Yet another high-profile female pundit has slapped Fox News with a sexual harassment lawsuit.
The latest was filed Monday by a current Fox News contributor named Julie Roginsky, who is also suing former Fox News chief Roger Ailes and current company president Bill Shine. She claims her promotion to co-host of the news show "The Five" was "contingent upon having a sexual relationship with Ailes."
"During these meetings, Ailes additionally (and without irony) volunteered the advice that Roginsky should engage in sexual relationships with 'older, married, conservative men' because 'they may stray but they always come back because they're loyal,'" the papers state. "Ailes also remarked that he was loyal but that loyalty was a two-way street. These comments and their delivery made it clear that Ailes wanted a sexual relationship with Roginsky."
Ailes, at his meetings with Roginsky, "usually sat in a low armchair."
"He repeatedly insisted on a kiss 'hello' requiring Roginsky to bend down to kiss him," the papers state. "Ailes would consistently position himself in such a way as to look down Roginsky's dress."
When she "rejected his sexual advances," Roginsky said her job was given to Geraldo Rivera.
There was no immediate response from parent company 21st Century Fox to the latest 17-page lawsuit, which was filed in New York Supreme Court.
But Ailes's lawyer, Susan Estrich, called Roginsky's claims "total hogwash."
"Mr. Ailes vociferously denies her allegations," Estrich said in a statement. "Her interactions with Mr. Ailes were not even close to the fictional version she wants people to believe now. The idea that Mr. Ailes would pressure Ms. Roginsky or any other women to have sexual relations with him is total nonsense."
New Jersey Assemblyman John Wisniewski, however, spoke up in defense of Roginsky, who is also a Democratic party strategist.
"Beyond the vulgar sexual advances Ms. Roginsky was forced to endure from her employer, the unwillingness of Fox to even investigate her claims is equally disturbing," he said in a statement.
Roginsky is not the first woman to accuse Ailes of crossing the line. Former Fox News host Gretchen Carlson also claimed she had been sexually harassed by Ailes, who resigned in July.
Fox News announced later it had reached a settlement with Carlson. Vanity Fair, which first reported news of the settlement, said Fox had agreed to pay Carlson $20 million.
Ailes has also — and repeatedly — denied sexually harassing Carlson or any other woman at Fox.
Roginsky's lawsuit appeared a day after a blockbuster New York Times expose which revealed $13 million in settlements to five women who have accused Fox News host Bill O'Reilly of sexual harassment and other inappropriate behavior.
One of the women featured in the Times piece, TV psychologist Wendy Walsh, said O'Reilly put the moves on her after he took her to dinner "to talk about my career in FOX."
"He said, 'Let's get out of here'," she said Monday in a press conference at the office of lawyer Lisa Bloom. "He said, 'Come back to my suite'."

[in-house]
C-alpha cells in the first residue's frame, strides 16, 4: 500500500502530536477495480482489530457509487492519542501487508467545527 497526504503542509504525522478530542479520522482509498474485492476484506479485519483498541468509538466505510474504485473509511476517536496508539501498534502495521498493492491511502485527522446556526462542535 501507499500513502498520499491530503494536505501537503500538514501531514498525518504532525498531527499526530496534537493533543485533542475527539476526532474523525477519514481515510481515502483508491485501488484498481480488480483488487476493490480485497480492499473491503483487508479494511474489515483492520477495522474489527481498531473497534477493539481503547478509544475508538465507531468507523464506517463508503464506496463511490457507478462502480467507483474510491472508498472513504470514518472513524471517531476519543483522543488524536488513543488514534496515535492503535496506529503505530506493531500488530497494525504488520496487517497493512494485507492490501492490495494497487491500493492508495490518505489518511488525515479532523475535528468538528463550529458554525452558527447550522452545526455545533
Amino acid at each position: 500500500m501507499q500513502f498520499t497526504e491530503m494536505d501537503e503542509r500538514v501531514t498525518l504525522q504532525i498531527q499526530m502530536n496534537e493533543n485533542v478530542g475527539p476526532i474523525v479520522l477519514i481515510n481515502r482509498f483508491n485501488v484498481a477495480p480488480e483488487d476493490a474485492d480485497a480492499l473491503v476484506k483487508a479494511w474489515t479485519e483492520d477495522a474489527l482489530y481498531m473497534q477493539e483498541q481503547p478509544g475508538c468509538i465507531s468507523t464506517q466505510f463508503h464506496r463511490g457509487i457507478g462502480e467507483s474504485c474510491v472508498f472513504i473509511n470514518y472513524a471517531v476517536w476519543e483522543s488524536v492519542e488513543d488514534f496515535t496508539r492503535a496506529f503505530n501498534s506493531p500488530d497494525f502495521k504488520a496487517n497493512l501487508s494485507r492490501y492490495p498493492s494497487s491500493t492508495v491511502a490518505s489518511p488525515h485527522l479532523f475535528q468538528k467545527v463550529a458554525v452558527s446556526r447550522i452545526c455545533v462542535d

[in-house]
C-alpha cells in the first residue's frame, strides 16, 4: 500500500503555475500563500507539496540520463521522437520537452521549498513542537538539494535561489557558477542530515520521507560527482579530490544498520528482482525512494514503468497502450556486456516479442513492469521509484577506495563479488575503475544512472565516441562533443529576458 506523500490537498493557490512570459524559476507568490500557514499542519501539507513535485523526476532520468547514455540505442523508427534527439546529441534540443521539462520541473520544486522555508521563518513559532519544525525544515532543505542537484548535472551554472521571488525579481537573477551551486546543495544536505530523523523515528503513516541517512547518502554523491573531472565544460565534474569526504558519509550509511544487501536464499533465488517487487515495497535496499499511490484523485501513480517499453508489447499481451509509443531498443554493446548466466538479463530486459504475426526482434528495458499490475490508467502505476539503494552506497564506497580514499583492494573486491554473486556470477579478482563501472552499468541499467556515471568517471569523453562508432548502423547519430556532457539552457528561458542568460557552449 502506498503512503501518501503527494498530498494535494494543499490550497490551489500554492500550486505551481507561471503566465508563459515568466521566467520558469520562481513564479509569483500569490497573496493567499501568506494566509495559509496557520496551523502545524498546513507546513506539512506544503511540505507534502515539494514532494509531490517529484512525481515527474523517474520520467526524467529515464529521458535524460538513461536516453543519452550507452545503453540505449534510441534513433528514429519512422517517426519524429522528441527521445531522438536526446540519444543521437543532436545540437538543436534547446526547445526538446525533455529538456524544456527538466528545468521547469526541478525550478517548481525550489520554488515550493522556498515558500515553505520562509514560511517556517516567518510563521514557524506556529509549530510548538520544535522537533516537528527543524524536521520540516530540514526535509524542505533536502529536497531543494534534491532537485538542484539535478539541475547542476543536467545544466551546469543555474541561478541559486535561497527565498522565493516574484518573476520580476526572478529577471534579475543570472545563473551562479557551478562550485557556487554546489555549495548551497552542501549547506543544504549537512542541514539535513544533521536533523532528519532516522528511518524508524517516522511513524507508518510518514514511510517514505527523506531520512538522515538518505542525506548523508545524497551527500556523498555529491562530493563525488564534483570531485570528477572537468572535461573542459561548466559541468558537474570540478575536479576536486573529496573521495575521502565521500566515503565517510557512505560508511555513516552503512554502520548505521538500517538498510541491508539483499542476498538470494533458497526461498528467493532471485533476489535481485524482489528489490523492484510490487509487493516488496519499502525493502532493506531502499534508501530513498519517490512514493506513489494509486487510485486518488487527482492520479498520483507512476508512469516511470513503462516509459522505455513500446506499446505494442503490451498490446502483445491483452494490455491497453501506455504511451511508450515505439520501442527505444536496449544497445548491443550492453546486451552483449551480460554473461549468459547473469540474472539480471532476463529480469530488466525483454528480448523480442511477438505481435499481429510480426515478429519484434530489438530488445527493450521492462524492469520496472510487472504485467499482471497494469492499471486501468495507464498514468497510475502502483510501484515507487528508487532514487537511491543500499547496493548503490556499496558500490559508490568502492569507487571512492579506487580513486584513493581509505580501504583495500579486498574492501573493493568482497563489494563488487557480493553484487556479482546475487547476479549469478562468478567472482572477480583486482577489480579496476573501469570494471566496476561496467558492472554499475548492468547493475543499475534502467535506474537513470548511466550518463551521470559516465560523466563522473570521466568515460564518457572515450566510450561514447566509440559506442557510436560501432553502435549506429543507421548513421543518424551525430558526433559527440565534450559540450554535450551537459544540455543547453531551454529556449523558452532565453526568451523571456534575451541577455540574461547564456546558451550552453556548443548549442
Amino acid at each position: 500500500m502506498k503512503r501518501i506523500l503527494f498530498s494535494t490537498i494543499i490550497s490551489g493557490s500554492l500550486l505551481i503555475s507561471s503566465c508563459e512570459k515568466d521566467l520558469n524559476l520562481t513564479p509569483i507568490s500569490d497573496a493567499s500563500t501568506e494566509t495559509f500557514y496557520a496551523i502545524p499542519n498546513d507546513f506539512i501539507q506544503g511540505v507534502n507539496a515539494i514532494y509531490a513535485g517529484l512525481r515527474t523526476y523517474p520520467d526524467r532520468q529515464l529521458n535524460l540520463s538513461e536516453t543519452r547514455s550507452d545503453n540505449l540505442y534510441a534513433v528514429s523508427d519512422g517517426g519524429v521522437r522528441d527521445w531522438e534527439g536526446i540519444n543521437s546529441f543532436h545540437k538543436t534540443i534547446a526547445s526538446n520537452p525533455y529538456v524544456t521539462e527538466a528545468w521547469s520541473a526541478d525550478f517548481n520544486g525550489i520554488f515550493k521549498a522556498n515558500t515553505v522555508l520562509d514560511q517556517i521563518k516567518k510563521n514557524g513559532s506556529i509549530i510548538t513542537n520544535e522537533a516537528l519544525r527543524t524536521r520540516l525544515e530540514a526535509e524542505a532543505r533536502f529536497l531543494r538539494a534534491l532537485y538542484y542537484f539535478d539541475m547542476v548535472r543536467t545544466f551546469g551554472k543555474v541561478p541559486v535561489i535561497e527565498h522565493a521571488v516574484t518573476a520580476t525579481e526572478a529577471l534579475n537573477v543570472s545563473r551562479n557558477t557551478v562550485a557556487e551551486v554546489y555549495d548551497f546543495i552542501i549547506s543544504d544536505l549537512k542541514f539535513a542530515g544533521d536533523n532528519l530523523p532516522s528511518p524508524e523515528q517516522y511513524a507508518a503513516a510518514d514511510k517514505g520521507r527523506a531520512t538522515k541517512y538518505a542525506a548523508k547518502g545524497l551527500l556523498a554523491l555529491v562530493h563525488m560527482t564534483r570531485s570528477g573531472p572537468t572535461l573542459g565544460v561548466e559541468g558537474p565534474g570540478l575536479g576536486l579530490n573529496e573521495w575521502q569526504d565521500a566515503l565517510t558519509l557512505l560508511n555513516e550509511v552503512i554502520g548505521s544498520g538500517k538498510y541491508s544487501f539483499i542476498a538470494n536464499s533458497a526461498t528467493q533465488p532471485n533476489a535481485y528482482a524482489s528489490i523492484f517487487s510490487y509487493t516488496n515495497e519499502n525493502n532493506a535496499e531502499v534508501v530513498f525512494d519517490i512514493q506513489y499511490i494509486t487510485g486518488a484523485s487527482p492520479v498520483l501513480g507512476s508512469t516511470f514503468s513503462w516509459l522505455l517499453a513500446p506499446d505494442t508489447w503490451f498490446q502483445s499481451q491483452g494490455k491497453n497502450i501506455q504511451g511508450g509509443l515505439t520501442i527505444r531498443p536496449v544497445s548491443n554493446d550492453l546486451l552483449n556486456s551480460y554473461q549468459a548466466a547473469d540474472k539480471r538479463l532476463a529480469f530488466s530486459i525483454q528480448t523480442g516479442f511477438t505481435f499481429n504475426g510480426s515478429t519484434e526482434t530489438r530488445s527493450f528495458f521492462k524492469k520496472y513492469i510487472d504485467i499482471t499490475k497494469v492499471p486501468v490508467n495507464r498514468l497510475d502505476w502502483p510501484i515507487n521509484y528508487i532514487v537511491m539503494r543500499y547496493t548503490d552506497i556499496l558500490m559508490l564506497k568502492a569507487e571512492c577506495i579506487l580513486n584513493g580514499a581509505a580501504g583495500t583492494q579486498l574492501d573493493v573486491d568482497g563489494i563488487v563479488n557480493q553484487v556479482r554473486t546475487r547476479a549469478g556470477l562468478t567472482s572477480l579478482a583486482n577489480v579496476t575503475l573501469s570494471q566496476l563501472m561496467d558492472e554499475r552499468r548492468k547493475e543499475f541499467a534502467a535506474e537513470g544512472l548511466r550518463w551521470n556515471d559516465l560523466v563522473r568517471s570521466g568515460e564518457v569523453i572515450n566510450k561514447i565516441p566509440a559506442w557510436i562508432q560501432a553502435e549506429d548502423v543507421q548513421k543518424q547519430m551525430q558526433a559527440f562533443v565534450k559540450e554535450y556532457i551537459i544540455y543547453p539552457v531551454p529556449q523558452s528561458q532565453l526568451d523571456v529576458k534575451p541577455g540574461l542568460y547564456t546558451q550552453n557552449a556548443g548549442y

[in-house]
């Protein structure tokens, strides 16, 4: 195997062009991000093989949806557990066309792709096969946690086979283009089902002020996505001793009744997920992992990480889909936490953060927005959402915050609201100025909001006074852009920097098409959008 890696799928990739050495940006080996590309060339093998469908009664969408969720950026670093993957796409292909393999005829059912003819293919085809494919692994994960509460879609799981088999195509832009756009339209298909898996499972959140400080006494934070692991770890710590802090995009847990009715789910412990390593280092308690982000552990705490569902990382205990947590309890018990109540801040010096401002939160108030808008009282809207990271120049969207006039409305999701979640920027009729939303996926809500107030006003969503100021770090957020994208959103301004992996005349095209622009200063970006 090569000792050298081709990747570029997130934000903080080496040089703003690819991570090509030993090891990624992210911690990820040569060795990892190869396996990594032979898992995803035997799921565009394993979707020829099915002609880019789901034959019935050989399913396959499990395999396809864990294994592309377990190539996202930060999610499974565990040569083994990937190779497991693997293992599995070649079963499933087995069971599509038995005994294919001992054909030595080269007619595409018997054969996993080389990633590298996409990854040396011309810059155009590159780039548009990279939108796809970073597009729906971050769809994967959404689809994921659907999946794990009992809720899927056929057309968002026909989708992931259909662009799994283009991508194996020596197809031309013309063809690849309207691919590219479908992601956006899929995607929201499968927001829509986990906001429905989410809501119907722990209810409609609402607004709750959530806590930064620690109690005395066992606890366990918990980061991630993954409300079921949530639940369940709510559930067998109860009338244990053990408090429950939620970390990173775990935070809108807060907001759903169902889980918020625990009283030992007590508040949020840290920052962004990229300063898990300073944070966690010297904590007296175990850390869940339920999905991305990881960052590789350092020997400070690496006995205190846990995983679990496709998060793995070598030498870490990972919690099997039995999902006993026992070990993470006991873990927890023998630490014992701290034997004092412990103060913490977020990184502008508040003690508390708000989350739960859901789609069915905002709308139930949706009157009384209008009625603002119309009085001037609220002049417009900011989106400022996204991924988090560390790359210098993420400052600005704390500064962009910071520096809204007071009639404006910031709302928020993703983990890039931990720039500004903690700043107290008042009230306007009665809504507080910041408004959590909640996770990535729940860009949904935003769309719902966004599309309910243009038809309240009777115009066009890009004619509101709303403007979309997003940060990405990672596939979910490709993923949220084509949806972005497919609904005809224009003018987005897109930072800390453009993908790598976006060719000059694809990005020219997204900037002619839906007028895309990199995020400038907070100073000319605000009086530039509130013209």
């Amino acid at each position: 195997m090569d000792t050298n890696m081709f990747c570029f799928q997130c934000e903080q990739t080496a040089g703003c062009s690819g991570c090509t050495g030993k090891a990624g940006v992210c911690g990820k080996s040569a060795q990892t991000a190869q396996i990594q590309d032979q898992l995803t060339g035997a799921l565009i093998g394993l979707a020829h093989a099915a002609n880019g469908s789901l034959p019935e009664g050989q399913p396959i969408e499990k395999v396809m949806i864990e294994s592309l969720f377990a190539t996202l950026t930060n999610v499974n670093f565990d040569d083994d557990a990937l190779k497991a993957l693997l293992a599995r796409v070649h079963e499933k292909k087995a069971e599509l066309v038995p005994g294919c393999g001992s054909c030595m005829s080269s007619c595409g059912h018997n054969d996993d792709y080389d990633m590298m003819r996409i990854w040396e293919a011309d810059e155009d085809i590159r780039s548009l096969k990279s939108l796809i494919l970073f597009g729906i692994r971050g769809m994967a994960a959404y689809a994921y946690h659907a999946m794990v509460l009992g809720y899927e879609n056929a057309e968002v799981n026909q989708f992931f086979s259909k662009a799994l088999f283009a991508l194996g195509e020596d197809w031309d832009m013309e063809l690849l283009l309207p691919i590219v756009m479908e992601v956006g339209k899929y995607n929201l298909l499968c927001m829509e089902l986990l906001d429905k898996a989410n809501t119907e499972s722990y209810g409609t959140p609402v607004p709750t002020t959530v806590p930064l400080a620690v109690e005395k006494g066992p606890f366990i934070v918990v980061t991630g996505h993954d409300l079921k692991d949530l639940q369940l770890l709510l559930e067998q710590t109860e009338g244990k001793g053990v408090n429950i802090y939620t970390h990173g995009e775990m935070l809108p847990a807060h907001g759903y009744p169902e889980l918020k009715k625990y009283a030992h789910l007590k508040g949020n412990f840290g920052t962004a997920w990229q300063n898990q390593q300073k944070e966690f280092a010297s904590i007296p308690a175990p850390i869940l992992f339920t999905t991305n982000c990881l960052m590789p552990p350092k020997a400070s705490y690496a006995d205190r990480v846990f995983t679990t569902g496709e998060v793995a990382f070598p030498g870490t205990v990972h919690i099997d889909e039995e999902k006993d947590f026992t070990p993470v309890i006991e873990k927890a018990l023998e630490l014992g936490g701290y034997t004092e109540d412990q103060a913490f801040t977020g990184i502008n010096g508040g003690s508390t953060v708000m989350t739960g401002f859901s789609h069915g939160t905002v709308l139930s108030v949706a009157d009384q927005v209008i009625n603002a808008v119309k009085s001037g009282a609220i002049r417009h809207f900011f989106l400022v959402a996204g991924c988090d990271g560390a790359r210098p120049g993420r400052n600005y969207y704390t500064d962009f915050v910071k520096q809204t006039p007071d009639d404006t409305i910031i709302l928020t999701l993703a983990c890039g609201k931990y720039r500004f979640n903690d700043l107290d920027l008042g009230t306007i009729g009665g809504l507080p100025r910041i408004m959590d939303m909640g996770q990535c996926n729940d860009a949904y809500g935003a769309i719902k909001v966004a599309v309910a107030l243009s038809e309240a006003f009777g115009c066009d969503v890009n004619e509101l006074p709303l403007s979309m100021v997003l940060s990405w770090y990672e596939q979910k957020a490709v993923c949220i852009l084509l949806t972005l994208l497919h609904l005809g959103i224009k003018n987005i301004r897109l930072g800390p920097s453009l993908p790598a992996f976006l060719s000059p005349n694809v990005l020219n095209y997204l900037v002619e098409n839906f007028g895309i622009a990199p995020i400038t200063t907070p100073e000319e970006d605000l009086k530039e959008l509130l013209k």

A single mother of two girls, Walsh said she politely declined and "he immediately got defensive."
"You think I'm going to attack you or something?" O'Reilly asked, according to Walsh.
After that, Walsh said, her appearances on "The O'Reilly Factor" dwindled. And at one point, she said on a visit to the studio O'Reilly barked at her "When are you leaving?"
Bloom called on New York state authorities to investigate what she called the pattern of sexual harassment against women at Fox News.
In response to the Times report, which NBC News has not independently confirmed, O'Reilly released the following statement:
"Just like other prominent and controversial people, I'm vulnerable to lawsuits from individuals who want me to pay them to avoid negative publicity. In my more than 20 years at Fox News Channel, no one has ever filed a complaint about me with the Human Resources Department, even on the anonymous hotline.
But most importantly, I'm a father who cares deeply for my children and who would do anything to avoid hurting them in any way. And so I have put to rest any controversies to spare my children.
The worst part of my job is being a target for those who would harm me and my employer, the Fox News Channel. Those of us in the arena are constantly at risk, as are our families and children. My primary efforts will continue to be to put forth an honest TV program and to protect those close to me."
Fox News also insisted it "takes matters of workplace behavior very seriously" but insisted nobody has ever called their internal "hotline to raise a concern about Bill O'Reilly, even anonymously."
"While he denies the merits of these claims, Mr. O'Reilly as resolved those he regarded as his personal responsibility," the statement continued. "Mr. O'Reilly is fully committed to supporting our efforts to improve the environment of all our employees at Fox News."
Asked why she didn't report O'Reilly to Fox News, Walsh said she didn't call the hotline because she wasn't a Fox employee. She also said she is not suing O'Reilly but is speaking out "as a single mother of two daughters."
Two of the reportedly settled lawsuits cited by the New York Times were previously known — the first involving former producer Andrea Mackris, which made headlines in 2004, the second filed by Fox News employee Juliet Huddy, which emerged in January. The three others cited in the piece had not been previously reported.
O'Reilly is also named in a sexual harassment lawsuit another former Fox News contributor named Andrea Tantaros has filed against Ailes. She claims she too was retaliated against by Fox News after she complained about Ailes fostering a work environment she likened to a "sex-fueled, Playboy Mansion-like cult."
Fox has denied Tantaros' claims.